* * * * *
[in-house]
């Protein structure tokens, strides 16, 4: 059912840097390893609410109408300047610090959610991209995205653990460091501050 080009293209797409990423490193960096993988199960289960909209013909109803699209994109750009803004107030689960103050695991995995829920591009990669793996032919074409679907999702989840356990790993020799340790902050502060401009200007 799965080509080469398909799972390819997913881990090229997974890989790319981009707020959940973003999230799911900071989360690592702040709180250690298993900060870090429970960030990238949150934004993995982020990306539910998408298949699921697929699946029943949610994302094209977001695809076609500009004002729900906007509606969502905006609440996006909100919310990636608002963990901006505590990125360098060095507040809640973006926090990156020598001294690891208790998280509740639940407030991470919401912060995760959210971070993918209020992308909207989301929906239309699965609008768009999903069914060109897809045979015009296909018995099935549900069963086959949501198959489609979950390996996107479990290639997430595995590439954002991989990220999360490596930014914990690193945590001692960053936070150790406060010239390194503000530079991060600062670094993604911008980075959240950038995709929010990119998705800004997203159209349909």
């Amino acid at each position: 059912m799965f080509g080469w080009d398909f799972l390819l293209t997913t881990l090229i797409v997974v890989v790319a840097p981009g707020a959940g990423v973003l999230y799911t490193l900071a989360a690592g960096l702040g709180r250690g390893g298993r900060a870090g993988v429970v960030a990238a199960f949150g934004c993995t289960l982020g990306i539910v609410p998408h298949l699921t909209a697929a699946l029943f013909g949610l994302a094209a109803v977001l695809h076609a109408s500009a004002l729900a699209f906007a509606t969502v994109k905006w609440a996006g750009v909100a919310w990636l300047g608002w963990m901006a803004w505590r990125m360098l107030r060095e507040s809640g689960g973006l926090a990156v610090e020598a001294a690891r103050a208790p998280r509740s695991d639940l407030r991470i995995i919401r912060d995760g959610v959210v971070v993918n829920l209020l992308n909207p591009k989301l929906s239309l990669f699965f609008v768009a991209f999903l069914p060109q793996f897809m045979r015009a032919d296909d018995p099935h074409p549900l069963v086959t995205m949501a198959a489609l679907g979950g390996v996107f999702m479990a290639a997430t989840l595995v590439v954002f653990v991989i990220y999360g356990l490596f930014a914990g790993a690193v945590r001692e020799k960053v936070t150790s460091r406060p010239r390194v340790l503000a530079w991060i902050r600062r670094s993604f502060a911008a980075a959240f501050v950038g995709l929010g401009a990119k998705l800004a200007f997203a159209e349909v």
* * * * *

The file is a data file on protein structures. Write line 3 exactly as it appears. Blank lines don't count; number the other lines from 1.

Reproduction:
């Amino acid at each position: 059912m799965f080509g080469w080009d398909f799972l390819l293209t997913t881990l090229i797409v997974v890989v790319a840097p981009g707020a959940g990423v973003l999230y799911t490193l900071a989360a690592g960096l702040g709180r250690g390893g298993r900060a870090g993988v429970v960030a990238a199960f949150g934004c993995t289960l982020g990306i539910v609410p998408h298949l699921t909209a697929a699946l029943f013909g949610l994302a094209a109803v977001l695809h076609a109408s500009a004002l729900a699209f906007a509606t969502v994109k905006w609440a996006g750009v909100a919310w990636l300047g608002w963990m901006a803004w505590r990125m360098l107030r060095e507040s809640g689960g973006l926090a990156v610090e020598a001294a690891r103050a208790p998280r509740s695991d639940l407030r991470i995995i919401r912060d995760g959610v959210v971070v993918n829920l209020l992308n909207p591009k989301l929906s239309l990669f699965f609008v768009a991209f999903l069914p060109q793996f897809m045979r015009a032919d296909d018995p099935h074409p549900l069963v086959t995205m949501a198959a489609l679907g979950g390996v996107f999702m479990a290639a997430t989840l595995v590439v954002f653990v991989i990220y999360g356990l490596f930014a914990g790993a690193v945590r001692e020799k960053v936070t150790s460091r406060p010239r390194v340790l503000a530079w991060i902050r600062r670094s993604f502060a911008a980075a959240f501050v950038g995709l929010g401009a990119k998705l800004a200007f997203a159209e349909v």